Welcome to the second part of our Inspirational Interview with Sayydah Garrett, Co-Founder and President of Pastoralist Child Foundation.

You can find the first part of the interview here.

All pictures are courtesy of Sayydah Garrett/Pastoralist Child Foundation.


women rally

6. How has PCF benefited from having Samburu native and warrior Samuel Siriria Leadismo, as well as other local volunteers, support your mission on the ground in Kenya?

PCF grew very fast because PCF’s co-founder Samuel Siriria Leadismo (member of the Black Cattle Clan of the Samburu Tribe) and the team of workshop and training facilitators are from the local community. They live with their people in the community and work directly with them at the grassroots level. Samburu people respect and listen to their educated daughters and sons and understand that we have their best interests at heart.

The goal is to eradicate FGM and child marriage while preserving the beautiful aspects of Samburu culture. That is why the community is now a cheerleader for PCF. People understand the benefits of girls’ educational workshops, community dialogue, and girls’ educational sponsorship.


7. You believe that education for girls will improve the communities. How does education and literacy lead to empowerment and equality?

We find that educated girls are more likely to stay in or near their communities and become mothers who encourage their children to go to school. Quality girls’ education empowers by giving them choices, alleviates poverty and yields great returns in socio-economics, health, population and politics. Education leads to increased income for girls themselves, but also for nations as a whole.

Better educated girls become women who have smaller, healthier families with lower infant and maternal mortality rates. Primary education significantly reduces infant mortality, and secondary education helps even more because women know how to use health services, improving nutrition and sanitation, and taking advantage of their own increased earning capability. Girls who get a quality education marry later when they are better able to bear and care for their children.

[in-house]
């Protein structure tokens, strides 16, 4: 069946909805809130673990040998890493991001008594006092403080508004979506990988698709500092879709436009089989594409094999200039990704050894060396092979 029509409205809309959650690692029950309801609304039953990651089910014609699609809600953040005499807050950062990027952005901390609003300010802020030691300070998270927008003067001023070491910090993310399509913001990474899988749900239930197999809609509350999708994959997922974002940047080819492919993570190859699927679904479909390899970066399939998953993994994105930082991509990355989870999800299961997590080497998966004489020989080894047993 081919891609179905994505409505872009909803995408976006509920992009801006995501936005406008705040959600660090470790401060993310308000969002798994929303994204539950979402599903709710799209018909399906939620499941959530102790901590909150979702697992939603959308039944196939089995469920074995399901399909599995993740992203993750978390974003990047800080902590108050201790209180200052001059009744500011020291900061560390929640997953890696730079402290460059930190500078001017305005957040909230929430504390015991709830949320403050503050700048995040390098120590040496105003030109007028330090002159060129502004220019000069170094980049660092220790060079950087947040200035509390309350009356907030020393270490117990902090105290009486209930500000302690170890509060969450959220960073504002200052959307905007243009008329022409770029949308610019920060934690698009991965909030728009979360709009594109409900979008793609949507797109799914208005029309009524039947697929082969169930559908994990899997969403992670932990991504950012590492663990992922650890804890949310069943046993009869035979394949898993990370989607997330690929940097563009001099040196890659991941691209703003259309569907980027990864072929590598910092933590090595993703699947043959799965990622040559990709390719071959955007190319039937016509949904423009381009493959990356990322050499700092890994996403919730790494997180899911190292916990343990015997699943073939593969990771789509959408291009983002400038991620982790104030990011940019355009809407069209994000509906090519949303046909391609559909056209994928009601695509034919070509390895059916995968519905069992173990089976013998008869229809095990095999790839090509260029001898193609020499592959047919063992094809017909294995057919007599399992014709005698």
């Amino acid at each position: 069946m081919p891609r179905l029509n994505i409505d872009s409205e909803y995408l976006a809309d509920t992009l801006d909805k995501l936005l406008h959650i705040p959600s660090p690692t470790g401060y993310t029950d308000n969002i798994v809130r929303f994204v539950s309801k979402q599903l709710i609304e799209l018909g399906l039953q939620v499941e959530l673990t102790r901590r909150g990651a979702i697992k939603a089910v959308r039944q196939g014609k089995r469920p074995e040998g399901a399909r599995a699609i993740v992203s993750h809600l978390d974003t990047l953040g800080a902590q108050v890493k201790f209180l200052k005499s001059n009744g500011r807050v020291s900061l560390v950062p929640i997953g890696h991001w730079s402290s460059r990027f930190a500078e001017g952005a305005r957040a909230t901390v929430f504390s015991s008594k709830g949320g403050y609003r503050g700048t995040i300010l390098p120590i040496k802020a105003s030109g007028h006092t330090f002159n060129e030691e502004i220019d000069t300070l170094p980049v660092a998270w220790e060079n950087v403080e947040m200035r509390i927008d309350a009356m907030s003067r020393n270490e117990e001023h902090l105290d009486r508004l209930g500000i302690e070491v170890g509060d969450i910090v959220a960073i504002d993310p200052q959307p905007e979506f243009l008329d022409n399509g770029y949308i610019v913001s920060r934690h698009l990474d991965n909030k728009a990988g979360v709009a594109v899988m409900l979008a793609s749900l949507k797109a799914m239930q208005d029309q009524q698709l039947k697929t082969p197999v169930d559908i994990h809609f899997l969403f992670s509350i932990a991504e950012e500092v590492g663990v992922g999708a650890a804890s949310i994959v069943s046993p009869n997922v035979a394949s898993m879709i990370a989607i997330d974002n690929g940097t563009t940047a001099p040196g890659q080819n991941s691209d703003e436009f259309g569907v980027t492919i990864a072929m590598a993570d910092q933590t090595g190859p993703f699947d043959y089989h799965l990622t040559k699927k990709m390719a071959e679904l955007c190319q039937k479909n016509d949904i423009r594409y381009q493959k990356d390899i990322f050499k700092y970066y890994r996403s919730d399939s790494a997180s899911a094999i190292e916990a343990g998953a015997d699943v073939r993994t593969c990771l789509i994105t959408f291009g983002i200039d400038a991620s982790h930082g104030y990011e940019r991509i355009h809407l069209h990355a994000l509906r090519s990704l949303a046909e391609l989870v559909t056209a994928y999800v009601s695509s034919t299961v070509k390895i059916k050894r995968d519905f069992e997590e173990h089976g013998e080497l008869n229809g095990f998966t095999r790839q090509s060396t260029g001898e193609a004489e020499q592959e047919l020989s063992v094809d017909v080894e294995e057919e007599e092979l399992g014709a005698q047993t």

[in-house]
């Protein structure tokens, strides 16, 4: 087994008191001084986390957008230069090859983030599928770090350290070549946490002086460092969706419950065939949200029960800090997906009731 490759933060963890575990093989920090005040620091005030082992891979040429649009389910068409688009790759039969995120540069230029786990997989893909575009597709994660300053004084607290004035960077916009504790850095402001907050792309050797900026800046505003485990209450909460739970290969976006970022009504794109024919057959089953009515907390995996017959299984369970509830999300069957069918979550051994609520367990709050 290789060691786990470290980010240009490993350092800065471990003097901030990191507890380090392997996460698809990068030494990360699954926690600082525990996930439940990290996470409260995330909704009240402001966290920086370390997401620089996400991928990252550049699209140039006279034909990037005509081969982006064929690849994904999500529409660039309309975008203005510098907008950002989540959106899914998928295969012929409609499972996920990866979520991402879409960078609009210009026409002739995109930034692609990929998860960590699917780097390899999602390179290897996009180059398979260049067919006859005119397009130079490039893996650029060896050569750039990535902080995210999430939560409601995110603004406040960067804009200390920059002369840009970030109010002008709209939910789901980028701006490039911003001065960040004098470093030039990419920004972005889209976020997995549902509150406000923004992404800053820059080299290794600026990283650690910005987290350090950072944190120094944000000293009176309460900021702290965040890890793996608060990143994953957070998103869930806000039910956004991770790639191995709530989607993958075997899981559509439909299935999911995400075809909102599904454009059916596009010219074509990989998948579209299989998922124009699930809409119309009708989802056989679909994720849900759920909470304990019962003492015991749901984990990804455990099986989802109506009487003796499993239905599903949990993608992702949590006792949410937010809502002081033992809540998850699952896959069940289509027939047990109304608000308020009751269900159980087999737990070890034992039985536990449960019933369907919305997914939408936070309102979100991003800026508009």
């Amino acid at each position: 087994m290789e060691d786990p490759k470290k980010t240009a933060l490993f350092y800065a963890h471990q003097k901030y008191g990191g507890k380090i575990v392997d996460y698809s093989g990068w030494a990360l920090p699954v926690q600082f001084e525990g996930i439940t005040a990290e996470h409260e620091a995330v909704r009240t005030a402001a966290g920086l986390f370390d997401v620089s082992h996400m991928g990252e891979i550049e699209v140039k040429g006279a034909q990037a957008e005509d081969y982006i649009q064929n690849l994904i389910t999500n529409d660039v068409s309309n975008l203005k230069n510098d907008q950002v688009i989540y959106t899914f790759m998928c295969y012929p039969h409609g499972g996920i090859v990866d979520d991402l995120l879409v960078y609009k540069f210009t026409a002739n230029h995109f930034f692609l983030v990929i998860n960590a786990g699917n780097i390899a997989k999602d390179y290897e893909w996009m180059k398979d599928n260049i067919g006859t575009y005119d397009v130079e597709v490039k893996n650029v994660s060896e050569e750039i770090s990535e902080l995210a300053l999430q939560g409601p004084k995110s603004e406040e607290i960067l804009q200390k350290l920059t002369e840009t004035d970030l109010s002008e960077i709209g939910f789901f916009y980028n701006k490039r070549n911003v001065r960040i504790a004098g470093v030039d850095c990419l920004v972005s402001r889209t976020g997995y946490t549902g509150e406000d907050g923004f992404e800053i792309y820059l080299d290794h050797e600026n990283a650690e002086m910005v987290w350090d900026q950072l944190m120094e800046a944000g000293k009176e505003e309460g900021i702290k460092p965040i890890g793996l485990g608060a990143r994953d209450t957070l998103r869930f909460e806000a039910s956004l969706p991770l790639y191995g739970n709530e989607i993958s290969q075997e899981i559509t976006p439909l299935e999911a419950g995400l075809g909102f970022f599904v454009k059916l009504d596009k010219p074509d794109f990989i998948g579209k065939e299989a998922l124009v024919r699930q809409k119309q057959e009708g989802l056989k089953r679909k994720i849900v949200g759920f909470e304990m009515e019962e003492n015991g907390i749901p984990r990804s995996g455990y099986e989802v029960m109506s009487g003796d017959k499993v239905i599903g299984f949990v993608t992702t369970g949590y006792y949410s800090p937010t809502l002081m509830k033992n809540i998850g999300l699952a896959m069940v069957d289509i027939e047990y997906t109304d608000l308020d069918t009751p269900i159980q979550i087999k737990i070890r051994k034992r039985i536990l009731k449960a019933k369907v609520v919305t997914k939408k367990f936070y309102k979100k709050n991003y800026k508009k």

Educated girls are also more likely to stand up for themselves and resist unhealthy relationships, identify sexual coercion and as grown women become more likely to participate in political discussions, meetings and decision making.


8. PCF provides full educational sponsorship to girls in low-income allowing them to attend high performing private boarding schools. How many girls has PCF sponsored and what has the response been from these girls, their families and their communities?

PCF currently sponsors 9 girls – 7 in Samburu and 2 in Narok. The girls are excited and ready to give back to the community when they graduate from secondary school. Some wish to continue on to post-secondary studies. Our students will become doctors, nurses, teachers, social workers, lawyers, and even pilots.

The community is simply ecstatic about this opportunity PCF provides for the girls. They egg us on by cheering, “Go! Go! Go!” The girls’ families and friends are so proud and thankful for what we do for them. It’s a big deal whenever a new girl gets sponsored. Graduating from high school is a big deal because many girls do not even finish primary school. The girls’ parents also declare/promise to never make the girls undergo FGM nor force them to marry early.


9. How can The Pixel Project’s supporters engage with and support the Pastoralist Child Foundation?

The Pixel Project’s supporters can engage with PCF in several ways:

  • Financially supporting our organisation by donating on our website and organizing fundraising campaigns to support the operation of PCF and its workshops.
  • Liking and sharing our Facebook and social media posts
  • Inviting us to speak at schools, colleges and universities, and business meetings or conferences where FGM is a topic of discussion
  • Sponsoring a girl’s high school education for US $1,500 annually.
  • Visit our website at www.pastoralistchildfoundation.org where you can subscribe to our monthly e-newsletter. We are very friendly and respond in a timely manner to all phone and email inquiries as well.


10. In your considered opinion, how can we end violence against women for good?

The best way to end violence against women and girls is to prevent it from happening in the first place by addressing its root and structural causes. We must make a concerted effort to educate young boys and girls to foster respectful relationships between the two genders. Parents should take a more proactive role to instill fairness and equality between their daughters and sons. Stop favouring boys! Girls are just as precious and should also be just as valuable as boys.

PCF addresses gender-based violence and child/human rights in youth workshops. We have zero tolerance for violence against women. There is a need for civic education, formal education and learning about human rights. Girls and women who are victims of violence should always report to the authorities, and action should be taken swiftly by personnel who are paid to protect its citizens.

men at community workshop